[Z-machine] What has been added/changed since Infocom?

As we’re trying to make sure PunyInform games run well on Infocom’s original interpreters for 8-bit computers, we run into some sursprises where those terps don’t adhere to the Z-machine standard.

Is there an easy way to list exactly what parts of the Z-machine standard one can not expect Infocom’s interpreters to follow?

I’ll give two examples:

According to the standard, it’s legal to call a routine with more arguments than the routine has local variables, and the extra arguments will just be thrown away. In many Infocom interpreters, on quite different platforms, extra arguments will instead change the value of local variables in the current routine, leading to all sorts of trouble.

According to the standard, output stream 3 (printing to memory instead of the scree) is supported in v3. In many Infocom interpreters, this doesn’t work at all - the text appears on screen and not in memory.

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The standard itself spells out what features are extensions, but post-Infocom extensions are not likely the issue here.

The real problem is that Infocom’s interpreters were not always consistent, so behavior does vary across versions and platforms. The standard itself is a compromise - an amalgam of all the versions and interpreters presented in such a way that all of Infocom’s games will run on a standard interpreter, not the other way around. Getting modern standard games running on Infocom interpreters is a different problem altogether, and one where inconsistencies will exist.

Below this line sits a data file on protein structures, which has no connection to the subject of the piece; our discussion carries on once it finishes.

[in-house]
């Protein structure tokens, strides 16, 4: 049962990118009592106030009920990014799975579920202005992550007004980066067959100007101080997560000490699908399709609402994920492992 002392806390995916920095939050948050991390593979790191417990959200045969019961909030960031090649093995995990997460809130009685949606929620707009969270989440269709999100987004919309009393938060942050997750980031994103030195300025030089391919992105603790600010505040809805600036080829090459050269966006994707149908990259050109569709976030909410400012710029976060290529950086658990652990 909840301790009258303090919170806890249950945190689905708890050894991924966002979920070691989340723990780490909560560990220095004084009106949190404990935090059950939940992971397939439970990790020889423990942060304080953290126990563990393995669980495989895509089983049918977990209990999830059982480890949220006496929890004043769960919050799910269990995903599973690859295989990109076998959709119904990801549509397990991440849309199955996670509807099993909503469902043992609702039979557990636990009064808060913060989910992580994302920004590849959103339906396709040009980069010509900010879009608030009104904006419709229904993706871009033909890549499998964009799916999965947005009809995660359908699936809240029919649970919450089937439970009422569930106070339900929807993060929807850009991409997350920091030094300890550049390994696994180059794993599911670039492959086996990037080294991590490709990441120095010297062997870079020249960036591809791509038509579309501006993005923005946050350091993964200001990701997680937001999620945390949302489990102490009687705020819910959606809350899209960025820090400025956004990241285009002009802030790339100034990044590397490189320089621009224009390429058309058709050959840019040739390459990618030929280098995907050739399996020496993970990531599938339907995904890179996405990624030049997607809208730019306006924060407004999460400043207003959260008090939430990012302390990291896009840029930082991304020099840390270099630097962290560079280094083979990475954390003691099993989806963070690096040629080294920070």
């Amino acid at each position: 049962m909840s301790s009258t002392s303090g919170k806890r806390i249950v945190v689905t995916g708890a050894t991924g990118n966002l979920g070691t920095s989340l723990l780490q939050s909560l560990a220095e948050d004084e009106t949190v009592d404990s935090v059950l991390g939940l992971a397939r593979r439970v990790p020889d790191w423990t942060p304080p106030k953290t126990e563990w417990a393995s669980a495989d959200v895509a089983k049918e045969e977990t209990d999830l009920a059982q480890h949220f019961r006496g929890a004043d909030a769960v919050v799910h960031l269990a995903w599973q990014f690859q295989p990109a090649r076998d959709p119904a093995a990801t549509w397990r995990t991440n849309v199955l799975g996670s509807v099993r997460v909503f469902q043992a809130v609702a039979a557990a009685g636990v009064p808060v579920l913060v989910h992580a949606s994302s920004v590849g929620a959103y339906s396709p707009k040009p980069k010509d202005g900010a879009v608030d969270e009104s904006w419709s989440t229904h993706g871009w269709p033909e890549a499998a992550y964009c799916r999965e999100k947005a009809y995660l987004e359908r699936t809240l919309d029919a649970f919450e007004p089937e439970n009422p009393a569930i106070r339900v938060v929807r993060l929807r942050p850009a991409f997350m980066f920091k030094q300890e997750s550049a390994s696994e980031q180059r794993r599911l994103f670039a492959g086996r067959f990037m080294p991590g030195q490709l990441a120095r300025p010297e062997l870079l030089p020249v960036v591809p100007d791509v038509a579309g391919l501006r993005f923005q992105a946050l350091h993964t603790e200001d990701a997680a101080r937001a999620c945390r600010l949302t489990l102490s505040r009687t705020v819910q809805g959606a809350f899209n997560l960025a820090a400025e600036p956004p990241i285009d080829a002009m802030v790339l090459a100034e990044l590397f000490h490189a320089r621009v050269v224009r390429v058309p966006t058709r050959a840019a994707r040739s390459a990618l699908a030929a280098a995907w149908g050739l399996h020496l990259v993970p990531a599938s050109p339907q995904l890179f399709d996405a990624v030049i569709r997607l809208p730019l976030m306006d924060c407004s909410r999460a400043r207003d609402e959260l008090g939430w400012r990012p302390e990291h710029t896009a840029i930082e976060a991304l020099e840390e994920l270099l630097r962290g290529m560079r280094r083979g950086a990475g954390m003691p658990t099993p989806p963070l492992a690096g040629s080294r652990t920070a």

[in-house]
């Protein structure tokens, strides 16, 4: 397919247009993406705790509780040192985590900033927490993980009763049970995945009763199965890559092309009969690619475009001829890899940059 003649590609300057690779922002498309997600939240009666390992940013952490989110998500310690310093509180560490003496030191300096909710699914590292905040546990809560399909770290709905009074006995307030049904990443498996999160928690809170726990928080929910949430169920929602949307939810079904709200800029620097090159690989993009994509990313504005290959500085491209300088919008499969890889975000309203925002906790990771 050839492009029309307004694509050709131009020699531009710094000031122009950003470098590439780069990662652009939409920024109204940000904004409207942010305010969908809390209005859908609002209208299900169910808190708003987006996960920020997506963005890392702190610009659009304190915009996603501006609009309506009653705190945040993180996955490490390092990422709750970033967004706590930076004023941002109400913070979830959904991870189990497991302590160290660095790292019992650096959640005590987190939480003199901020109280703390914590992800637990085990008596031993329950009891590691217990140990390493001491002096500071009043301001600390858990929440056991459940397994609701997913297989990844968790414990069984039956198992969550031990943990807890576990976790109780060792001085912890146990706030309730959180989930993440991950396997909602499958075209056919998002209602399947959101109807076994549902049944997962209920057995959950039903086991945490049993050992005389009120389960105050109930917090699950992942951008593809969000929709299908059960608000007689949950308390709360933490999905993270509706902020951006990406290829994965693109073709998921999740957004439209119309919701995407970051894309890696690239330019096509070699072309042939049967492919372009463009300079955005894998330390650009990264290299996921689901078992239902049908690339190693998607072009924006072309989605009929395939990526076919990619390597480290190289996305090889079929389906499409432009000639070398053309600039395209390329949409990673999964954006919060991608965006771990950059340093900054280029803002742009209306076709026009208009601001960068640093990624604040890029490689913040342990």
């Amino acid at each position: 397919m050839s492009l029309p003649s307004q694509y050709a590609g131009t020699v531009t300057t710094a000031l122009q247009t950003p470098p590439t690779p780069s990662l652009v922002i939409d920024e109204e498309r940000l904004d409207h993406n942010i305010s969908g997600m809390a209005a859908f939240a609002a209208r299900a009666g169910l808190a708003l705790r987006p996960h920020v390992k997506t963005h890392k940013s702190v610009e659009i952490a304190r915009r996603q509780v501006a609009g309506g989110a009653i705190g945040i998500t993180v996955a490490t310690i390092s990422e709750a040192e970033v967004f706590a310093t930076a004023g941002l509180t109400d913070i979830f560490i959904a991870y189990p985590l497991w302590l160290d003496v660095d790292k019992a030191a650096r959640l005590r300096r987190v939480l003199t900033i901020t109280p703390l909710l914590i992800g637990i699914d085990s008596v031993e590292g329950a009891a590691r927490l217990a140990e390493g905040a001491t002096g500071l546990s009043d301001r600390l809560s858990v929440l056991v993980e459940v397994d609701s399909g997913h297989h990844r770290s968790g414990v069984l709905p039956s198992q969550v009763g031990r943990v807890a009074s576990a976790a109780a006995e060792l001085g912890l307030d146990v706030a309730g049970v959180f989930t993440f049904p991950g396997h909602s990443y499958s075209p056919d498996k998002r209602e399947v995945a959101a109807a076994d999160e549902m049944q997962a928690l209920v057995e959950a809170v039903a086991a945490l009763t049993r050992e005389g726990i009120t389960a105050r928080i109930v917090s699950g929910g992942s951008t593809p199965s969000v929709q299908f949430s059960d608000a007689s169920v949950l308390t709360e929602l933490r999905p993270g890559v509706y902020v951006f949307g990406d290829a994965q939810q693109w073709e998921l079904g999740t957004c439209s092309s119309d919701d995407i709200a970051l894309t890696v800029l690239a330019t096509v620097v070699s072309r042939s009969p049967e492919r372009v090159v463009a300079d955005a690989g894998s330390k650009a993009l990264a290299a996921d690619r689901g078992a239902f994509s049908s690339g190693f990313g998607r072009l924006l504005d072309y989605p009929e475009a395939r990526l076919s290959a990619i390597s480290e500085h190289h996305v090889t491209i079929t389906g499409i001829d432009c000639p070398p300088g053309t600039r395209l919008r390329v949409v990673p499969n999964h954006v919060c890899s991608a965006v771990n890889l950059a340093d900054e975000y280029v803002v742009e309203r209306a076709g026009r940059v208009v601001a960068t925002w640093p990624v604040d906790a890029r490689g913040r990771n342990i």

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It would be interesting to collect information on all of Infocom’s interpreters across the years for each and every platform with the goal of making a comprehensive report for each with regard to each portion of the standard.

That would be a herculean task though.

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One can easily start small. Make a list of all known terps and all known deviations from the standard. Just add the information you have (Terp X has deviation Y, Terp Z lacks deviation Y). Quite soon, one or more people will take it upon themselves to fill in the blanks, I’m sure.

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